Report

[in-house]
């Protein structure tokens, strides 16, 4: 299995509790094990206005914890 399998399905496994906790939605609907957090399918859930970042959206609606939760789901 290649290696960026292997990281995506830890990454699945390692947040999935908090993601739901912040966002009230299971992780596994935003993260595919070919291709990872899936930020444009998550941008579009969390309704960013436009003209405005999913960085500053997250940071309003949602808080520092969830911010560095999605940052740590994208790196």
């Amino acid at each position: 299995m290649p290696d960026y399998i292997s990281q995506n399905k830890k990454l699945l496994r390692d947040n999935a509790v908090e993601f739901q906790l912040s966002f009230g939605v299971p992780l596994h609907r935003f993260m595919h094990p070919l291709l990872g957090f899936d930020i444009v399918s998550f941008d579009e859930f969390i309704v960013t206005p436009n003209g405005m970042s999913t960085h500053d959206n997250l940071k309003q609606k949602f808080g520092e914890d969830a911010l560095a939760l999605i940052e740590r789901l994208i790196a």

Unit Rectangle Visibility Graphs Sarah Hamilton* Saint Michael’s College, Vermont Collaborating Authors: Greta Pangborn, Joanna Ellis-Monaghan, and Alice Dean * Research supported by NASA under Training Grant NGT5-40110 to the Vermont Space Grant Consortium. Quick Review of Graph Theory Review of Visibility Graphs Introduction to Unit Rectangle Visibility Graphs Our Results Acknowledgements Further Reading Important Concepts from Graph Theory Cn : Cycle on n vertices Trees – no cycles and connected Caterpillar – a tree that consists of a maximum length path (its spine) together with a set of vertices each of which is adjacent to a vertex on the spine. Forest – a collection of trees C5 K n : Complete graph on n vertices K5 A Bar Visibility layout of a graph: Represents each node as a bar in the plane Represents edges as unobstructed vertical visibilities between the corresponding bars. Unit Bar Visibility Graphs (UBVGs) have the additional restriction that the bars have unit length. Unit Rectangle Visibility Graphs A Rectangle Visibility layout of a graph: Represents each node as a rectangle in the plane Represents edges as unobstructed horizontal or vertical visibilities between the corresponding rectangles. Unit Rectangle Visibility Graphs (URVGs) restrict the rectangles in the layout to be unit squares URVGs more accurately model the fixed-size components needed for chip layouts Why Study URVGs? ? ? Computer chip design begins with a netlist, an abstract description of thousands of logical gates with intricate wiring connections and timing constraints among them. VLSI chip design and layout problems (BVGs and RVGs) Fixed area and aspect ratios of computer chips This leads us to investigate RVGs with unit rectangles as providing a more accurate model for chip design applications. In a chip design model, the rectangles may represent gates or other components, while the visibilities represent the wires. The edges of rectangle are also of interest because they can be easily partitioned in two sets, one containing the horizontal edges, the other containing the vertical edges of a visibility layout. This is important in chip design since each layer in a chip has wires running alternately in the x or y direction. Cycles Any cycle, Cn, on n vertices is a non-collinear unit rectangle visibility graph. If v is a vertex of a URVG G and deg(v) ≥ 7, then v is in a cycle of G. Why is this true? GH – subgraph corresponding to horizontal edges in G GV – subgraph corresponding to vertical edges in G GV has UBV layout given by bottommost sides of the squares (similar for GH leftmost) Consider a URV layout where v has deg ≥ 7, By the pigeonhole principle either GV or GH has 4 edges adjacent to v Contradiction to Dean and Veytsel’s result that any vertex in a UBVG with deg ≥ 4 lies on a cycle. A URVG tree T has maximum degree ≤ 6. URVG Results – Complete Graphs K4 is the largest complete graph that is a URVG. 1 1 4 2 2 4 3 3 Why isn’t K5 a URVG? In order to layout K3 where the lower left hand corner of the squares of have coordinates (x1, y1), (x2, y2), and (x3, y3) one of the sequences (x1, x2, x3) or (y1,y2,y3) must be non-monotonic. When you look at five squares (assuming wlog that x1 ≤ x2 ≤ x3 ≤ x4 ≤ x5) there must be a monotonic subsequence of length 3 in the sequence (y1, y2, y3, y4, y5) 1 1 2 5 2 5 4 3 3 4 A caterpillar is a tree that consists of a maximum length path (its spine) together with set of vertices adjacent to the spine vertices. A subdivided caterpillar allows each edge to be replaced by a path. A caterpillar (or a subdivision of a caterpillar) is a URVG if and only if it has a spine such that deg(v) ≤ 6 for all spine vertices. In the picture to the right, the red vertices represent the spine. UBVG Trees If T is a tree with maximum degree 3, and T is a subdivision of a caterpillar, then T is a UBVG. [Dean and Veytsel] s 2k 1 A maximal depth-s UBV tree has at most k 0 vertices and is isomorphic to G, which has UBV layout LG (see Figure below). LG G URVG Trees T is a URVG tree iff it can be decomposed into two caterpillar UBVG forests where every vertex (in the UBVG forest) has deg ≤ 3 (Conjecture-Almost proved). u w Depth-1 tree Depth-2 tree s Given a maximal URVG tree T (depth s ≥ 1) , TV has exactly s s where a k 1 as (2k 1)as k ; a0 1 and Cs (2k 1). k 1 k 1 C( s 1)k edges k 1 Complete Bipartite Graphs Km,n Km,n (with m ≤ n) is a URVG if and only if m ≤ 2 and n ≤ 6 or m=3 and n=4. A weak URVG layout allows extra visibilities between rectangles where there are no edges in the original graph. Km,n (with m ≤ n) is a weak URVG if and only if m ≤ 2 (n arbitrary) or m=3 and n ≤ 4. URV Layouts K2,6 and K3,4 Weak URV Layout of K2,n Edge Bounds If G is a URVG with n vertices, then | E (G) | 6n 4 n 1 Why is this true? Surround a URV layout with four rectangles (as in the picture on the right). Hutchinson, Shermer, and Vince prove an upper bound for the number of edges in an RVG which gives that the number of edges in our modified graph is at most 6(n+4)-20 To get a bound for the original graph we can subtract the number of edges (6) that connect nodes in the set {N, W, S, E} and a lower bound on the number of edges connecting one of the original nodes to one of the new nodes (computed by looking at the perimeter of a rectangle containing the original nodes). For all n ≥ 64, there is a URVG on n vertices with at least 6n 12 n 6 edges. Acknowledgements This work was supported by VT EPSCoR under grant NSF EPS 0236976 and by NASA under Training Grant NGT5-40110 to the Vermont Space Grant Consortium. Closing Remarks New area of research Applicability to computer chip layout Still much more to do! My experience as a first time researcher Further Reading For more detailed information on the proofs and ideas presented in this talk [email protected] For more information about Erdös and Szekeres see: P. Erdos and A. Szekeres. A combinatorial problem in geometry. Compositio Mathematica, 2:463470, 1935. More information on BVGs Alice M. Dean, William Evans, Ellen Gethner, Joshua D. Laison, Mohammad Ali Safari, and William T. Trotter. Bar k-visibility graphs. 2005. Mike Develin, Stephen Hartke, and David Petrie Moulton. A general notion of visibility graphs. Discrete & Computational Geometry, 29(4):511-524, 2003. Stephen G. Hartke, Jennifer Vandenbussche, and Paul Wenger. Further results on bar k-visibility graphs. 2005. Stephen K. Wismath. Characterizing bar line-of-sight graphs. In SCG '85: Proceedings of the first annual symposium on Computational geometry, pages 147-152, New York, NY, USA, 1985. ACM Press. More information on UBVGs Alice M. Dean and Natalia Veytsel. Unit bar-visibility graphs. Congressus Numerantium, 160:161{175, 2003. More information on RVGs Prosenjit Bose, Alice M. Dean, Joan Hutchinson, and Thomas Shermer. On rectangle visibility graphs. In Graph Drawing, volume 1190, pages 25-44, 1996. Alice M. Dean and Joan P. Hutchinson. Rectangle-visibility representations of bipartite graphs. In GD '94: Proceedings of the DIMACS International Workshop on Graph Drawing, pages 159-166, London, UK, 1995. SpringerVerlag. Alice M. Dean and Joan P. Hutchinson. Rectangle-visibility layouts of unions and products of trees. Journal of Graph Algorithms and Applications, 2(8):121, 1998. Thomas Shermer. On rectangle visibility graphs ii: k-hilly and maximumdegree 4. 1996. Ileana Streinu and Sue Whitesides. Rectangle visibility graphs: Characterization, construction, and compaction. In STACS '03: Proceedings of the 20th Annual Symposium on Theoretical Aspects of Computer Science, pages 26-37, London, UK, 2003. Springer-Verlag. More information on RVGs in 3 dimensions Prosenjit Bose, Hazel Everett, Sandor Fekete, Anna Lubiw, Henk Meijer, Kathleen Romanik, Tom Shermer, and Sue Whitesides. On a visibility representation for graphs in three dimensions. 1995. Michael Burstein and Richard Pelavin. Hierarchical channel router. In DAC '83: Proceedings of the 20th conference on Design automation, pages 591-597, Piscataway, NJ, USA, 1983. IEEE Press. Olivier Devillers, Hazel Everett, Sylvian Lazard, Maria Pentcheva, and Steven Wismath. Drawing kn in three dimensions with one bend per edge. INRIA, (5708), September 2005. Vida Dujmovic', David Eppstein, Matthew Suderman, and David R. Wood. Drawings of planar graphs with few slopes and segments, 2006. Sung-Chuan Fang, Kuo-En Chang, Wu-Shiung Feng, and Sao-Jie Chen. Constrained via minimization with practical considerations for multi-layer vlsi/pcb routing problems. In DAC '91: Proceedings of the 28th conference on ACM/IEEE design automation, pages 60-65, New York, NY, USA, 1991. ACM Press. Sandor P. Fekete and Henk Meijer. Rectangle and box visibility graphs in 3d. International Journal of Computational Geometry and Applications, 9(1):1-21, 1999. D. R. Wood. Three-Dimensional Orthogonal Graph Drawing. School of Computer Science and Software Engineering, Monash University, Australia 3168, 2000. More information on Thickness of Graphs Michael B. Dillencourt, David Eppstein, and Daniel S. Hirschberg. Geometric thickness of complete graphs. Journal of Graph Algorithms and Applications, 4(3):5-17, 2000. Joan P. Hutchinson, Thomas Shermer, and Andrew Vince. On representations of some thickness-two graphs. Computational Geometry, 13:161-171, 1999. Petra Mutzel, Thomas Odenthal, and Mark Scharbrodt. The thickness of graphs: A survey. 1998. David R. Wood and Jan Arne Telle. Planar decompositions and the crossing number of graphs with an excluded minor, 2006. Thank You for Coming!